Yes, you can. But it is highly unadvisable. Representing yourself in any legal action (even if you are an attorney) is one of the worst mistakes you can make. Why? Because there are just too many pitfalls into which you can sink, and you won’t even be aware of the reason. There are just too many twists and turns that require an expert’s knowledge and skill. This isn’t to suggest that you haven’t the intelligence to do the type of work that an attorney does. You might a genius. But either you know which forms need to be filed, or you don’t. You either are aware of the deadlines imposed by the courts to have things filed, or you don’t. Unless you have the necessary training and experience, you are risking quite a bit.
For instance, when you file a St. Louis Chapter 7 bankruptcy or a St. Louis Chapter 13 bankruptcy, there are certain schedules that need to be filed with the court. These schedules indicate things like your ownership on real property, personal property, co-debt ownership, leases and/or contracts, monthly income, and monthly expenses. This may seem like a straightforward process of simply filling in the blanks (and to be sure, some of it is), but there are certain things that you almost certainly do not know about that can cause big problems. For example, if after you fill in your income and expenses, there is disposable income left over of greater than $100.00, the US Trustee will surely object to the Chapter 7 by way of a 707(b) challenge. What is a 707(b) challenge? What is an acceptable amount of DMI after Schedules I and J are filed? What is the best way to cure such a discrepancy post-petition? How do you properly response to a 707(b) challenge? All of these are great questions, but unless you have the experience in dealing with Missouri Chapter 7s, you are going to be swimming upstream.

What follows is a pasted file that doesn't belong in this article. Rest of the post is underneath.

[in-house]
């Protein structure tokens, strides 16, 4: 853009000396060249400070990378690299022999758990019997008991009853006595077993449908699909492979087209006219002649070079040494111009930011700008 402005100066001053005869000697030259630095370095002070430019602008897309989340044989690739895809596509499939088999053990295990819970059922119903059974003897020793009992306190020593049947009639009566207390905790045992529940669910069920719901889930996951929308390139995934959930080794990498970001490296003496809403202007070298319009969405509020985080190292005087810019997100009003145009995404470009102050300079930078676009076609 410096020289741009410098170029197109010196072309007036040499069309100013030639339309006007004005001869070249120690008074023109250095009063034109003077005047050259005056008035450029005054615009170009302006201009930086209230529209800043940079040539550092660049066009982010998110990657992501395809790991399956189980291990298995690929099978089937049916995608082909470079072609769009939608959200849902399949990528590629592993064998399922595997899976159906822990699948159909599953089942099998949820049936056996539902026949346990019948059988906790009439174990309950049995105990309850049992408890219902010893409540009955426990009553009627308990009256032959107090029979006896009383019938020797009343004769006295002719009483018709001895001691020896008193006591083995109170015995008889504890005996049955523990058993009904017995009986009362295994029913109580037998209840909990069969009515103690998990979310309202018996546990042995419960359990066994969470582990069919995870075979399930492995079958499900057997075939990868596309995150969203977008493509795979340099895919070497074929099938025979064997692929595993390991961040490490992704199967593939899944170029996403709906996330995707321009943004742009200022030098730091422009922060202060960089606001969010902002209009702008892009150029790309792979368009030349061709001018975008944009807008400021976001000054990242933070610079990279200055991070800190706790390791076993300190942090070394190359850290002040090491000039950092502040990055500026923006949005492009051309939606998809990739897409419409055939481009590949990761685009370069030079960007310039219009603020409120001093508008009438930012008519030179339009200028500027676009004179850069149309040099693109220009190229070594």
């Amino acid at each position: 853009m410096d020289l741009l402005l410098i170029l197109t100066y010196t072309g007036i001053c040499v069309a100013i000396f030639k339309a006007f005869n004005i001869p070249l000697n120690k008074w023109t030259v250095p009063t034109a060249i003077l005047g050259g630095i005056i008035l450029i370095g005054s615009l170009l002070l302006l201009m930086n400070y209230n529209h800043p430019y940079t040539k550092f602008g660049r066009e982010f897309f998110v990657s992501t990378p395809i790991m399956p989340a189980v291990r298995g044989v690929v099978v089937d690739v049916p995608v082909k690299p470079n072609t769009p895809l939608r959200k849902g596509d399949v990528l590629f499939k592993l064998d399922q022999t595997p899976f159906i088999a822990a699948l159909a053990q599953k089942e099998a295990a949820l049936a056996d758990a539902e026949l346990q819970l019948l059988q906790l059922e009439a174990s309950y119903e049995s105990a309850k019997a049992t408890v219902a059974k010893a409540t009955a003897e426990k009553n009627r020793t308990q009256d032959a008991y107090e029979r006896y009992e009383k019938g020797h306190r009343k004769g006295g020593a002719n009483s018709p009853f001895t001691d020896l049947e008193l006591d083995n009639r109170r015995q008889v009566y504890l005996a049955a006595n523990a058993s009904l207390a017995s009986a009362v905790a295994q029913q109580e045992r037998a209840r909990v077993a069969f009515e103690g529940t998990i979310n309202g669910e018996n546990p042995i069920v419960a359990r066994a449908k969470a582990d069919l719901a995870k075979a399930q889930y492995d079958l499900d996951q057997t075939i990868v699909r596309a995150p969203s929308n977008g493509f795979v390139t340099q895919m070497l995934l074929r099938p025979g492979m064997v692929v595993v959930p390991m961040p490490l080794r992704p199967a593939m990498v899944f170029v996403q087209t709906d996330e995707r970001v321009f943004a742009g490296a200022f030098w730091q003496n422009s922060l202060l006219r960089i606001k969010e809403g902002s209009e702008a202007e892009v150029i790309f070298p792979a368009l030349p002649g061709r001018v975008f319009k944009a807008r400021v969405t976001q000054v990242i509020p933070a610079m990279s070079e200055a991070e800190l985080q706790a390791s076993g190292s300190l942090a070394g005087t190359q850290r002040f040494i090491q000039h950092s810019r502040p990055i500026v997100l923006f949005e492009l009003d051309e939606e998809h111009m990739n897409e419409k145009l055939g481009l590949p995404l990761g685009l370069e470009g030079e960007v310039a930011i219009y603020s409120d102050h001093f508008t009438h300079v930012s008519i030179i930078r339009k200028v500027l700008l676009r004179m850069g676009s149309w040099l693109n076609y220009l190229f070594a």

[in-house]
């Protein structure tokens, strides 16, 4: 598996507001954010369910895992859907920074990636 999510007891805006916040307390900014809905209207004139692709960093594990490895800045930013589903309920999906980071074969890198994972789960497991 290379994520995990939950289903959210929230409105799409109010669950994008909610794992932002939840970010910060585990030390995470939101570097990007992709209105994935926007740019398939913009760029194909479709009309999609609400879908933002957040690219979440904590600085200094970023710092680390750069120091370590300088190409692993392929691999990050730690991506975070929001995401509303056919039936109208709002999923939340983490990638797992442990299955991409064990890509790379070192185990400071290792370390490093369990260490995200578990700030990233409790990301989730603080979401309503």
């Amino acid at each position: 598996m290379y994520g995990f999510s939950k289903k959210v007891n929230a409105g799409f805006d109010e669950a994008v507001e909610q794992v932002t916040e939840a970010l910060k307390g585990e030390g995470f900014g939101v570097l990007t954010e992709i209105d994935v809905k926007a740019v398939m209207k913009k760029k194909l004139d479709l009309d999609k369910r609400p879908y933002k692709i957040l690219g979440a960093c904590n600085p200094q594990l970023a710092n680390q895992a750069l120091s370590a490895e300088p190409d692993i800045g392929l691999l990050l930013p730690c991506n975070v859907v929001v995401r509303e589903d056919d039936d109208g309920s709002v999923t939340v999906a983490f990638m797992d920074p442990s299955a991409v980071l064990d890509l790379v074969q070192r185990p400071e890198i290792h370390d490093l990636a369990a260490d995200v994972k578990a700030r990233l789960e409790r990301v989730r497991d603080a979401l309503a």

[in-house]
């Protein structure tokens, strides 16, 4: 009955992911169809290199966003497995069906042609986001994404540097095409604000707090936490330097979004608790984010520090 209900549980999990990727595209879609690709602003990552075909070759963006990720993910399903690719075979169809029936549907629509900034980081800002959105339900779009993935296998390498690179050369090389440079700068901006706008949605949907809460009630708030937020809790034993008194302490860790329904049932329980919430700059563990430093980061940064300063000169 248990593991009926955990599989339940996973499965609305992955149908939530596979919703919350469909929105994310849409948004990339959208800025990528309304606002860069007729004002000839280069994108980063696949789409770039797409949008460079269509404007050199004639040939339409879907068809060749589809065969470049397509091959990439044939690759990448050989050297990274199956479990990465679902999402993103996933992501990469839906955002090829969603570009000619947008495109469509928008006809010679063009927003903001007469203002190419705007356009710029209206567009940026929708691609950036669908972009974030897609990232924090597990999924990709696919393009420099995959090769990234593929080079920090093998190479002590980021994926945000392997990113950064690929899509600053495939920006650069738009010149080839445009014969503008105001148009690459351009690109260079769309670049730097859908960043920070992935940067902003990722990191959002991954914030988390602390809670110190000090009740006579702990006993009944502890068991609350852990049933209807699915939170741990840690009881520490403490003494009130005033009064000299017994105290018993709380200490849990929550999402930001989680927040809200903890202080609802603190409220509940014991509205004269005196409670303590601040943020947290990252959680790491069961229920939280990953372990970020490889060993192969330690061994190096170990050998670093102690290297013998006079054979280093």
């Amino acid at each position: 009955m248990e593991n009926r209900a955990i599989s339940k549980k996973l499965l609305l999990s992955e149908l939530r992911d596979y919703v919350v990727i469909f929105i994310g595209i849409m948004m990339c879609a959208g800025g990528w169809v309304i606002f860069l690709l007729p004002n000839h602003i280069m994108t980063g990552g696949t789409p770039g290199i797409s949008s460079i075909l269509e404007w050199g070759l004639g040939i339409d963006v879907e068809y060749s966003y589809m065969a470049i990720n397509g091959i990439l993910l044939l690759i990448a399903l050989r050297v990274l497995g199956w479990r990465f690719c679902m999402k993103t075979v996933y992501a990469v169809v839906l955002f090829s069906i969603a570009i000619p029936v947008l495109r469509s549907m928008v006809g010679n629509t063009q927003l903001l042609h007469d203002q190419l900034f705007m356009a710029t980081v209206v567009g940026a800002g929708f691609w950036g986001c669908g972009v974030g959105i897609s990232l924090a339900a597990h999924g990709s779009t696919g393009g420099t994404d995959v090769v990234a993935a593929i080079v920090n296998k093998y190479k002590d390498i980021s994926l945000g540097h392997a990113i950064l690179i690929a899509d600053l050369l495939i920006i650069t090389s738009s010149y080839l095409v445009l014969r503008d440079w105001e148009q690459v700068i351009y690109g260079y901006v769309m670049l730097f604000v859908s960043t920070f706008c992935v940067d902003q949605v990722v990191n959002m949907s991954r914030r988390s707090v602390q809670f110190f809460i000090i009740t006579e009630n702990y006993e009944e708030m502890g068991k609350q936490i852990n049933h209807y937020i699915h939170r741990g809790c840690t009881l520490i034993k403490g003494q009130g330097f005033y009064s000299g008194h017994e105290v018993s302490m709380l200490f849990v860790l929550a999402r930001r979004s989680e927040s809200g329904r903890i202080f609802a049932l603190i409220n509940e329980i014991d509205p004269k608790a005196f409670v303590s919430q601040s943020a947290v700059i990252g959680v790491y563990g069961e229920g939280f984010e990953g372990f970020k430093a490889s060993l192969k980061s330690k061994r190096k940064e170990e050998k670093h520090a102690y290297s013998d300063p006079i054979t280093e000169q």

Or if you file a bankruptcy in which you list an asset (like a car) that has a great deal of equity, but do not apply any exemptions to it. And now the Trustee is wanting to take it from you so that he can liquidate it. How do you amend your schedules to include exemptions? Which exemptions are available for such an asset, and for your particular situation? What is the best way to approach the Trustee in terms of a negotiation? Great questions. But my guess is that you wouldn’t have the first clue as to handling any of it.
I could obviously give a great many more examples (and I haven’t even begun to touch upon the Means Test, which is by far the most difficult and important aspect of a bankruptcy there is), but hopefully the point is clear: Filing a bankruptcy on your own is certainly something that you have a right to do. But it could turn out to be the worst mistake you ever make. The St. Louis bankruptcy attorneys at The Bankruptcy Company have been practicing in the very specialized area of bankruptcy law for over ten years. Our lawyers and staff are prepared to help guide you toward a better financial future, and get you the fresh start / clean slate that you deserve.